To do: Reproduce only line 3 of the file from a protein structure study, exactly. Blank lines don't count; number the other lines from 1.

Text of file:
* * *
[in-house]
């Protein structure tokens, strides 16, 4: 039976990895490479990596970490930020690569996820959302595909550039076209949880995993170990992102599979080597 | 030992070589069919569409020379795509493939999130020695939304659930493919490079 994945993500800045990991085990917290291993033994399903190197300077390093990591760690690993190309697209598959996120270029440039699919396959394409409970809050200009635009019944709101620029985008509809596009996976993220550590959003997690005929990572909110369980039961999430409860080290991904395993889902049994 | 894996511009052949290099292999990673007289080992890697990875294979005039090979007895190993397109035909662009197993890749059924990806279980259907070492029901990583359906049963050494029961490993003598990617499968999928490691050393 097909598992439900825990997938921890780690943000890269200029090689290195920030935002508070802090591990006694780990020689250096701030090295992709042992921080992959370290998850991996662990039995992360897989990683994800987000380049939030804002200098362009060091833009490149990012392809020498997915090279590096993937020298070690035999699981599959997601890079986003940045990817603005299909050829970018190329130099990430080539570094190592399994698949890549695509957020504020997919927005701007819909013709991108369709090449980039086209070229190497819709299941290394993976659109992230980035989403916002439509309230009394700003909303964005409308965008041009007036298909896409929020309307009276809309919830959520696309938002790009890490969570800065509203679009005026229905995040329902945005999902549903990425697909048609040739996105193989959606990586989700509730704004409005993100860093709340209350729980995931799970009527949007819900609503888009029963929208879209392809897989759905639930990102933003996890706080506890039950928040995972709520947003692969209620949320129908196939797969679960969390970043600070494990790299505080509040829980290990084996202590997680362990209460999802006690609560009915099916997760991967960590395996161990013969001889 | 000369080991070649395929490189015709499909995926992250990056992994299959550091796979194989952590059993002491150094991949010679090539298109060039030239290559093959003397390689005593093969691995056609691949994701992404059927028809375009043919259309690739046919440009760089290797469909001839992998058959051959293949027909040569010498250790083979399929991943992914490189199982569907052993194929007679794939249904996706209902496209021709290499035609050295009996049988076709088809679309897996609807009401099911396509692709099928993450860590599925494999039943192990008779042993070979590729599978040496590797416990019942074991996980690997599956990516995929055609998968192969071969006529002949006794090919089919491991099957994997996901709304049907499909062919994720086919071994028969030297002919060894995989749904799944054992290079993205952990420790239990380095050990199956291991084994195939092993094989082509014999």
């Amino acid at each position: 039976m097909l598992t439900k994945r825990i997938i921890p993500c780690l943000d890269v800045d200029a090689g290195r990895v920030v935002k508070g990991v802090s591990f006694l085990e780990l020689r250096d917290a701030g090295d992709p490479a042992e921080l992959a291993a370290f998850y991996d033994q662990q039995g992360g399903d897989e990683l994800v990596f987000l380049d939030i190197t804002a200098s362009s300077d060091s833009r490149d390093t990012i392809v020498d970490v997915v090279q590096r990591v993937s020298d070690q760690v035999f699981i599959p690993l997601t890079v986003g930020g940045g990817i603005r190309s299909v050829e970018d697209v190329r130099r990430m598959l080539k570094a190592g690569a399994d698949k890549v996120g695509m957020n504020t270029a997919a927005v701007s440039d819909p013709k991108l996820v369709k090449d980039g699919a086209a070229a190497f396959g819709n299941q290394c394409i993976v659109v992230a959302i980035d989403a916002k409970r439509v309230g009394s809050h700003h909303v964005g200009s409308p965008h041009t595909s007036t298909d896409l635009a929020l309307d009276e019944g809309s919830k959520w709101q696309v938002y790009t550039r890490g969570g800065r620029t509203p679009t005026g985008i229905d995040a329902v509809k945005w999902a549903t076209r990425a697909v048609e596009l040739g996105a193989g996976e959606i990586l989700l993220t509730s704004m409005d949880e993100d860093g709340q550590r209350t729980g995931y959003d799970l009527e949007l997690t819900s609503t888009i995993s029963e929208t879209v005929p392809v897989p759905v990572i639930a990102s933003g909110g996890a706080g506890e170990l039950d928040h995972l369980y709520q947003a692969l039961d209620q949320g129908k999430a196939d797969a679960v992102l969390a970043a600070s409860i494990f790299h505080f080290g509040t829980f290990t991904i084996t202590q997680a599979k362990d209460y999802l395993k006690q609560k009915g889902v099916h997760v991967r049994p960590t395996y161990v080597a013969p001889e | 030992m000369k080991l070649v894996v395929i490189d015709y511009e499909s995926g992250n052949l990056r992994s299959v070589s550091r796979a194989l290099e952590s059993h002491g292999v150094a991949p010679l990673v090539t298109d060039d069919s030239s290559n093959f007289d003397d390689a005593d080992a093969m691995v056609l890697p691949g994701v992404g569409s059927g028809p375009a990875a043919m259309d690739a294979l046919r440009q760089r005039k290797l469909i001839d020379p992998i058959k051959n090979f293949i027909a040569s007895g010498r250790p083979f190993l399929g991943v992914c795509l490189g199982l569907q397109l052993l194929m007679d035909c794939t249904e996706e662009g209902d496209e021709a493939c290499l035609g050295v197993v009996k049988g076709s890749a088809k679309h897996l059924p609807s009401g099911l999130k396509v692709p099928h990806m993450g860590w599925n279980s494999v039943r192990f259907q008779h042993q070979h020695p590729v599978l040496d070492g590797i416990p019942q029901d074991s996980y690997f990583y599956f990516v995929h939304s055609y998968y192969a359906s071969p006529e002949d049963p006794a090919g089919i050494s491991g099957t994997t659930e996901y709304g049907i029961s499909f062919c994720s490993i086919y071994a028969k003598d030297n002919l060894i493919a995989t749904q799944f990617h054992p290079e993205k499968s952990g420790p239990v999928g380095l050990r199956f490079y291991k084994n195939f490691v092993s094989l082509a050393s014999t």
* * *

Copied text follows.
């Amino acid at each position: 039976m097909l598992t439900k994945r825990i997938i921890p993500c780690l943000d890269v800045d200029a090689g290195r990895v920030v935002k508070g990991v802090s591990f006694l085990e780990l020689r250096d917290a701030g090295d992709p490479a042992e921080l992959a291993a370290f998850y991996d033994q662990q039995g992360g399903d897989e990683l994800v990596f987000l380049d939030i190197t804002a200098s362009s300077d060091s833009r490149d390093t990012i392809v020498d970490v997915v090279q590096r990591v993937s020298d070690q760690v035999f699981i599959p690993l997601t890079v986003g930020g940045g990817i603005r190309s299909v050829e970018d697209v190329r130099r990430m598959l080539k570094a190592g690569a399994d698949k890549v996120g695509m957020n504020t270029a997919a927005v701007s440039d819909p013709k991108l996820v369709k090449d980039g699919a086209a070229a190497f396959g819709n299941q290394c394409i993976v659109v992230a959302i980035d989403a916002k409970r439509v309230g009394s809050h700003h909303v964005g200009s409308p965008h041009t595909s007036t298909d896409l635009a929020l309307d009276e019944g809309s919830k959520w709101q696309v938002y790009t550039r890490g969570g800065r620029t509203p679009t005026g985008i229905d995040a329902v509809k945005w999902a549903t076209r990425a697909v048609e596009l040739g996105a193989g996976e959606i990586l989700l993220t509730s704004m409005d949880e993100d860093g709340q550590r209350t729980g995931y959003d799970l009527e949007l997690t819900s609503t888009i995993s029963e929208t879209v005929p392809v897989p759905v990572i639930a990102s933003g909110g996890a706080g506890e170990l039950d928040h995972l369980y709520q947003a692969l039961d209620q949320g129908k999430a196939d797969a679960v992102l969390a970043a600070s409860i494990f790299h505080f080290g509040t829980f290990t991904i084996t202590q997680a599979k362990d209460y999802l395993k006690q609560k009915g889902v099916h997760v991967r049994p960590t395996y161990v080597a013969p001889e | 030992m000369k080991l070649v894996v395929i490189d015709y511009e499909s995926g992250n052949l990056r992994s299959v070589s550091r796979a194989l290099e952590s059993h002491g292999v150094a991949p010679l990673v090539t298109d060039d069919s030239s290559n093959f007289d003397d390689a005593d080992a093969m691995v056609l890697p691949g994701v992404g569409s059927g028809p375009a990875a043919m259309d690739a294979l046919r440009q760089r005039k290797l469909i001839d020379p992998i058959k051959n090979f293949i027909a040569s007895g010498r250790p083979f190993l399929g991943v992914c795509l490189g199982l569907q397109l052993l194929m007679d035909c794939t249904e996706e662009g209902d496209e021709a493939c290499l035609g050295v197993v009996k049988g076709s890749a088809k679309h897996l059924p609807s009401g099911l999130k396509v692709p099928h990806m993450g860590w599925n279980s494999v039943r192990f259907q008779h042993q070979h020695p590729v599978l040496d070492g590797i416990p019942q029901d074991s996980y690997f990583y599956f990516v995929h939304s055609y998968y192969a359906s071969p006529e002949d049963p006794a090919g089919i050494s491991g099957t994997t659930e996901y709304g049907i029961s499909f062919c994720s490993i086919y071994a028969k003598d030297n002919l060894i493919a995989t749904q799944f990617h054992p290079e993205k499968s952990g420790p239990v999928g380095l050990r199956f490079y291991k084994n195939f490691v092993s094989l082509a050393s014999t």